Panama City Beach, FL

Those fines for double red flag violations? Here's how Panama City Beach residents want them spent

Peter Fischetti

By Peter Fischetti

As of June 28, Panama City Beach has cited 241 tourists and residents for swimming in the Gulf while double red flags were flying. The city has collected about $28,000, and plenty more is still owed.

All of the fines are for first offenses, with a fine of $500 that is reduced to $250 if paid within 20 days. So the minimum the city can collect from the 241 fines—assuming all were paid within 20 days—is $60,250. The most—assuming all are paid beyond 20 days—is $120,500.

Debbie Ward, the city’s director of communications, provided the figures, and said the revenue will be added to the general fund. That means “the funds are not restricted,” and can be used for salaries and operating supplies for any city department.

Coincidentally, at a recent City Council meeting, the Parks and Recreation Department released a “wish list” of $36 million in projects, including $6 million for purchasing property to build an ice skating rink. The money could go towards paying for that, or new carpet at the library, or lighting for festivals at Frank Brown Park.

But is there a better way to spend the money? Panama City Beach residents who were asked that question shared their ideas, and almost all want the city to apply the revenue in a way that could make the beaches safer.

Marty Kinchen, who lives right on the beach at Highway 79, is among several residents who’d like more flags on the beach. “I realize it takes a long time to change the flags when the directive comes down to do so,” she said, “but they’re so far apart, most of those who are vacationing here don’t know where to look for them.”

But Dru Roberts of Breakfast Point points out, “(That’s) no excuse. They can look online or make a call. It’s that simple. TV news is full of it. Don’t be fooled; they just defy any law and do whatever they want.” And Tom Mulkerin of Bid-a-Wee would put small flags representing conditions on the Gulf on the vehicles that patrol the beach.

Jon Sherman of Colony and Karen Verhonich of North Beach Estates want more lifeguards, and Cher Adams of Edgewater would pay a bonus to lifeguards “who risk their life to pull these people out and a fund for the family of a lifeguard who dies trying to save them.”

Erica Smith of Bahama Beach said, “I think it should be used to support our police and fire departments—all emergency departments. They risk their lives to save those who won't listen.”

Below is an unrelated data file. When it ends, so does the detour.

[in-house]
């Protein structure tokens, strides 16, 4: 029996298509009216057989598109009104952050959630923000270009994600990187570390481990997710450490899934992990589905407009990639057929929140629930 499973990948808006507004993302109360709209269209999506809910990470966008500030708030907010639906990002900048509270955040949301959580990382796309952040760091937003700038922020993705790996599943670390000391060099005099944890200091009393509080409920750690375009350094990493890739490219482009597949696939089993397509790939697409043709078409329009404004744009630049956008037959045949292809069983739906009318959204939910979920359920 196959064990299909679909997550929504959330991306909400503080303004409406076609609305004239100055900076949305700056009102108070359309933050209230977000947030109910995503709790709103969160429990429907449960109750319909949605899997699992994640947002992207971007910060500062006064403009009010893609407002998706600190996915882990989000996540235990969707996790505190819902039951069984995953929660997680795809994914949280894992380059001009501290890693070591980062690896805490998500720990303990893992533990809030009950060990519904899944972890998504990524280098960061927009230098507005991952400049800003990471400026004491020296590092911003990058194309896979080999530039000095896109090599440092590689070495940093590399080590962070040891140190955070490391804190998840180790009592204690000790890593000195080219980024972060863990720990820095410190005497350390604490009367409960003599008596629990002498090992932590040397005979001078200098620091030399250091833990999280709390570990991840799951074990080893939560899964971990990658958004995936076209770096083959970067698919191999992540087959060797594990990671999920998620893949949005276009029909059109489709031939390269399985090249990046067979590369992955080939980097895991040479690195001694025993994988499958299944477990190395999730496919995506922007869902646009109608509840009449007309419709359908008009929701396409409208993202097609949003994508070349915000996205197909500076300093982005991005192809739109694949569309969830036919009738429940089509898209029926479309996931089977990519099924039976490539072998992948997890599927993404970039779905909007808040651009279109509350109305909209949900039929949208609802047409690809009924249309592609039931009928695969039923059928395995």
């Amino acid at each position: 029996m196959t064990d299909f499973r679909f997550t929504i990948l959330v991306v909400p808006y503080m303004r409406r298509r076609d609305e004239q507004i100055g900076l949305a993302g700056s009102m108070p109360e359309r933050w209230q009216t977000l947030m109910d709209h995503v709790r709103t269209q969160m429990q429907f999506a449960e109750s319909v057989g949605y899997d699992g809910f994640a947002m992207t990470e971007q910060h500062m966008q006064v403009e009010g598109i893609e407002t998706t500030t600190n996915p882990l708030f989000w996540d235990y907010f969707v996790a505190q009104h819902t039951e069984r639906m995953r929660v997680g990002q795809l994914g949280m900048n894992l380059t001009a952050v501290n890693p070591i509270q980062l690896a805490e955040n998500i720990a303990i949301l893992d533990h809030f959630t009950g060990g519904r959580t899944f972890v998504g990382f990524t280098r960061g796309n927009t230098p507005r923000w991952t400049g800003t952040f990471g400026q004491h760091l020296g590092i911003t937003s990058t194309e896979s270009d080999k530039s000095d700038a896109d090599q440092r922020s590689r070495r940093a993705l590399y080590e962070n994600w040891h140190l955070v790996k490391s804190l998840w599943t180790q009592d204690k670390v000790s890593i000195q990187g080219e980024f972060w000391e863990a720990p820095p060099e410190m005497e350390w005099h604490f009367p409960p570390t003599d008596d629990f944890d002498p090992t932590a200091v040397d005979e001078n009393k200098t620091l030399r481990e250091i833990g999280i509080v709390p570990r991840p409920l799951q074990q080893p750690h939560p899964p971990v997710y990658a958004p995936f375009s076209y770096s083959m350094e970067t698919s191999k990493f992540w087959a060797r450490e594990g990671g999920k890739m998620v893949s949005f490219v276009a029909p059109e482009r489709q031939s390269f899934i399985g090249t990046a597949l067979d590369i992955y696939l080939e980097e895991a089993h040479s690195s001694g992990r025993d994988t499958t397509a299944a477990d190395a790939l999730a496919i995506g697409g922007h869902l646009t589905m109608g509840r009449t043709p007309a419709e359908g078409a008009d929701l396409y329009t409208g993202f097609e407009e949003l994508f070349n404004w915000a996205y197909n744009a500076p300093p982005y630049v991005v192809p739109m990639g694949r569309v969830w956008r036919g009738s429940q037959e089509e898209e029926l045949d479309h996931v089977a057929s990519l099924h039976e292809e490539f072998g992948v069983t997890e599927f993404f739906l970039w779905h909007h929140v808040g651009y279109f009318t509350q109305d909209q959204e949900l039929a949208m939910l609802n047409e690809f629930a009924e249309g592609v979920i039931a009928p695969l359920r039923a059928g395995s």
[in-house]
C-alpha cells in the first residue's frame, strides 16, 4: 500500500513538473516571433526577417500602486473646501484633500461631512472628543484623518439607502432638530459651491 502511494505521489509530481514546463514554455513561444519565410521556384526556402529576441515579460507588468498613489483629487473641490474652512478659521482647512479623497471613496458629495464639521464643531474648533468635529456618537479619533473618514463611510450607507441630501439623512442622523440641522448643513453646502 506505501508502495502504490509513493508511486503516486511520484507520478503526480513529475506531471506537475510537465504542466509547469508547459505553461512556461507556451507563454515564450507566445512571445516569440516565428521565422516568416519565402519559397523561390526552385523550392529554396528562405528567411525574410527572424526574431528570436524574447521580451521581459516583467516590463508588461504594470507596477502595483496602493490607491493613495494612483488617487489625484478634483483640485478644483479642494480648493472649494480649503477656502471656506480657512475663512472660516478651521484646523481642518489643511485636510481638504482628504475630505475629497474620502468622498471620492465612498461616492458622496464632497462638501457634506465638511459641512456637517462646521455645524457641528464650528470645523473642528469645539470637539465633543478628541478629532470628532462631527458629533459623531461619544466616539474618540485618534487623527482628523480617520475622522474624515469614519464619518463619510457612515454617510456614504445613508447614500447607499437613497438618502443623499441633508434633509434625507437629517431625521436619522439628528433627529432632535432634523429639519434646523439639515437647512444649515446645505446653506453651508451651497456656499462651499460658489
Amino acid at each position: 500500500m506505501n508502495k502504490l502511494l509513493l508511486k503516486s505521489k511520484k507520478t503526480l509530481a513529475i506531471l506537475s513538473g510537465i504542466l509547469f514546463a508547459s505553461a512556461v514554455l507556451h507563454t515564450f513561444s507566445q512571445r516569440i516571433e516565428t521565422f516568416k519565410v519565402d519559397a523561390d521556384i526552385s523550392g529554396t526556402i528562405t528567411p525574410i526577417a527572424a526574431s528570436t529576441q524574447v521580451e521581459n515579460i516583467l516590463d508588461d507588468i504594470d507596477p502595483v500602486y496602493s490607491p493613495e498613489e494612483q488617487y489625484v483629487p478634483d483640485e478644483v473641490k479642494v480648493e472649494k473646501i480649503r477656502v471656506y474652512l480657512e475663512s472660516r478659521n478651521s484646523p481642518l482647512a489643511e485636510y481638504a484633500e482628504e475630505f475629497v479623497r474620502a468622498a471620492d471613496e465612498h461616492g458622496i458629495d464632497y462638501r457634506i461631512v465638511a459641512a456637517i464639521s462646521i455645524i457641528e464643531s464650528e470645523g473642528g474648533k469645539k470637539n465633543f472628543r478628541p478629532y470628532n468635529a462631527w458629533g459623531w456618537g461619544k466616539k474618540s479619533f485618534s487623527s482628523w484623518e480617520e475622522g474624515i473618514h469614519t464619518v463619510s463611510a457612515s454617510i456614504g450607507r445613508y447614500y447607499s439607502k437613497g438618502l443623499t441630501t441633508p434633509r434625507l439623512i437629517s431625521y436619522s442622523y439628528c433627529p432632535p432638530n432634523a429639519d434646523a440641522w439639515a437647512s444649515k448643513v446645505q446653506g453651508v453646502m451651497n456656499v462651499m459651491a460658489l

A "fine" day for a swim on Panama City Beach.Credit/Peter Fischetti

Kurt Andersson of Open Sands agrees and goes further. “Funds should be used to support the fire/rescue services, and in turn eliminate the special property tax assessment that effectively penalizes property owners for unlawful actions on the part of tourists. It's not the residents driving the increased costs for these services, it's the tourists who make the personal choices that drive those costs. Fines are great revenue, and should go directly to support those services.”

“Even better,” he added, "those who do require rescue should not only be fined, but, should also be presented with a bill for the full cost of their rescue. Ignorance, nor arrogance, should be an excuse to expect such services for free, certainly not considering such personal choices were made unlawfully, but worse, put others at risk as well.”

More ideas: Stephen Glass of Lower Grand Lagoon would place water faucets at each beach access. Marsha Barnhart of Upper Grand Lagoon would rope off all public access on double red days. Lar Faulk of Pelican Walk would pay for beach clean up, then charge the cost back to the violators. Lynn Lee of Gulf Highlands suggests tornado sirens, figuring that beachgoers tend to ignore the flags. “So focus on something that would help with a different safety issue,” she said.

Marie Hansen of Bahama Beach wants to do a trade. “City keeps the revenue and allows locals free access to the pier.” Donna Hampton favors drones. “Gulf Coast State College uses a grant from Emergency Response to build drones that rescue people from the Gulf,” she said. Deena Sprayberry of Summerwood wants “more signs at entrances to the beach stating what the flags mean and that there is a fine on double red flag days. People should still be able to enjoy sitting on the beach if they desire.”

Finally, a comment from a Bid-a-Wee resident who wishes (for some reason) to remain anonymous: “I’d spend the money on brain transplants for all the fools who put other lives in danger by disregarding the rules. And to save money, I’d have the surgeon skip giving them an anesthetic.”

Peter Fischetti is a retired journalist living in Panama City Beach.

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I provide a weekly column that responds to local news in the Panama City/Panama City Beach area. It is written in a first-person format and almost always has a humorous theme.

Panama City Beach, FL

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